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Residents urge landlord regulations

June 07, 1999|By DAN KULIN /Staff Writer

It's only one house, but its tenants are driving some of their neighbors to City Hall and beyond.

It's a brick house on North Locust Street in downtown Hagerstown, which is rented. Some neighbors say the tenants have drawn the trash, late night noise and traffic that are indicative of the illegal drug market moving into their residential neighborhood.

Last week the Mayor and City Council members were presented with a petition signed by 33 residents of the surrounding neighborhood. Most of those who signed live on East North Avenue, a street lined with two- and three-story homes with neatly trimmed lawns and flower-lined walkways. All live within a couple of blocks of the rental property on Locust Street.

The petition mentioned the Locust Street house, and asked that city officials assign more police to their neighborhood, more strictly enforce laws and housing codes, and enact laws that would permit the city to periodically inspect rental properties.

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"We're advocating more regulation of landlords, and regular inspections of their properties," said Carol Appenzellar, who lead the petition drive.

Appenzellar said that most rental properties are OK, but some are not.

New regulations would make it easier for landlords to evict problem tenants, she said.

While Appenzellar is working to fix the problem within her neighborhood, she is also trying to move away.

Appenzellar, who has lived on North Avenue with her husband Wayne for about nine years, said the noise and other problems she attributed to the neighbors were "the straw that broke the camel's back."

Those neighbors were not the only reason they plan to move, said Wayne Appenzellar, who said they probably would have moved eventually.

But the frequent car horns sounding around midnight and the increased traffic through the alley behind their house were the main reasons they put the "for sale" sign on their front lawn about six weeks ago.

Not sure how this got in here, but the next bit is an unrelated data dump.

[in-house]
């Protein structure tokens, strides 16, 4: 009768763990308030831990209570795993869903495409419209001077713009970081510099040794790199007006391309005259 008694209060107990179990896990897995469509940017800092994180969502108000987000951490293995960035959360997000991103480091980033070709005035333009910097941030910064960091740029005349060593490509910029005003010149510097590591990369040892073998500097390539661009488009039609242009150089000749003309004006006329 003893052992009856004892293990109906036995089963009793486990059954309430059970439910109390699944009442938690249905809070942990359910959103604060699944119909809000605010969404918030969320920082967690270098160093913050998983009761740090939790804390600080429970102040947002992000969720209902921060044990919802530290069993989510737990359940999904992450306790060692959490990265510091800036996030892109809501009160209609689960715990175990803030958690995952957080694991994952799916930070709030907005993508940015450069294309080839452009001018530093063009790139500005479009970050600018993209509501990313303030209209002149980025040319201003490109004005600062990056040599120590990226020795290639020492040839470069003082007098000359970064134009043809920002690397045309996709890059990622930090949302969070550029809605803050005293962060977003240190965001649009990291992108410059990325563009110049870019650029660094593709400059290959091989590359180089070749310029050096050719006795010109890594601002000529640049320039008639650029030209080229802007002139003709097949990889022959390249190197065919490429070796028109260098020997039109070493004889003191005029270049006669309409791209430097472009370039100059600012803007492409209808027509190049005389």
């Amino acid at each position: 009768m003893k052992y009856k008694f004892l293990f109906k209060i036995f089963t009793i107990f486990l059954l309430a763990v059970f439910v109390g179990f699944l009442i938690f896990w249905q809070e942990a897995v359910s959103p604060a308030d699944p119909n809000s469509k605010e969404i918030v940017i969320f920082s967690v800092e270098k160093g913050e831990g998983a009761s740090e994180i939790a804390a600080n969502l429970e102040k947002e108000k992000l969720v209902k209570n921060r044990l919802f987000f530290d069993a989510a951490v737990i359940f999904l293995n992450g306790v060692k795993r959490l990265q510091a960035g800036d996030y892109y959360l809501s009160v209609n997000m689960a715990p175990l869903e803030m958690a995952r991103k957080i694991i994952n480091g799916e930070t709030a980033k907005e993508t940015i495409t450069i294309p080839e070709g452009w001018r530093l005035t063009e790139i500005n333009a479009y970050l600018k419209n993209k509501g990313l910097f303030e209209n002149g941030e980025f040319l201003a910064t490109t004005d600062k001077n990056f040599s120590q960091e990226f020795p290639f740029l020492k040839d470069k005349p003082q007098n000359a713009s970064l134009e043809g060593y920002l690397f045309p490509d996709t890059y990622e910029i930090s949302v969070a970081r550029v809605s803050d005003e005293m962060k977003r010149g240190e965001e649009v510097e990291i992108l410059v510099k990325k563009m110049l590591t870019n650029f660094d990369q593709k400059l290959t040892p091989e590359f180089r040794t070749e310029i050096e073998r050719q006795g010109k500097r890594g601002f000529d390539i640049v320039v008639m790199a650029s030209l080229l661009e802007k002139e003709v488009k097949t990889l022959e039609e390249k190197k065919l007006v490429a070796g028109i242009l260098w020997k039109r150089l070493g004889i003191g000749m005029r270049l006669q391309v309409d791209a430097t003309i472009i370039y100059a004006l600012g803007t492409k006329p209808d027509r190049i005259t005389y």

Carol Appenzellar said she has been encouraged by the response from city officials.

She said they listened, and she thinks they're more aware of the problem.

Carolyn Brooks, coordinator of the state crime fighting and community building HotSpot Communities Initiative in Hagerstown, and an East North Avenue resident, also signed the petition.

Brooks said the problem is one that is affecting neighborhoods around the city.

"The focus needs to be on encouraging landlords to scrutinize the people they're putting in their apartments more closely," Brooks said.

She said landlords need to find out who is living in their properties, whether they are the people who are on the lease, and how many people are living in the properties.

"The landlords need to be accountable for their properties," Brooks said.

City Administrator Bruce Zimmerman said the Mayor and City Council have indicated that they would not support landlord licensing.

But they are looking into other alternatives, such as property registration and nuisance property codes, which would apply to properties that are sources of frequent complaints.

"We know we have a challenge in some of these neighborhoods," Zimmerman said.

Zimmerman said city staff would probably offer recommendations on the matter to the Mayor and City Council in July.

Until then, Zimmerman said the police and city housing code enforcement officers have been informed of the complaints in the Appenzellar's neighborhood, and are working to address the residents' concerns.

"Both have operations under way to deal with their concerns," he said.

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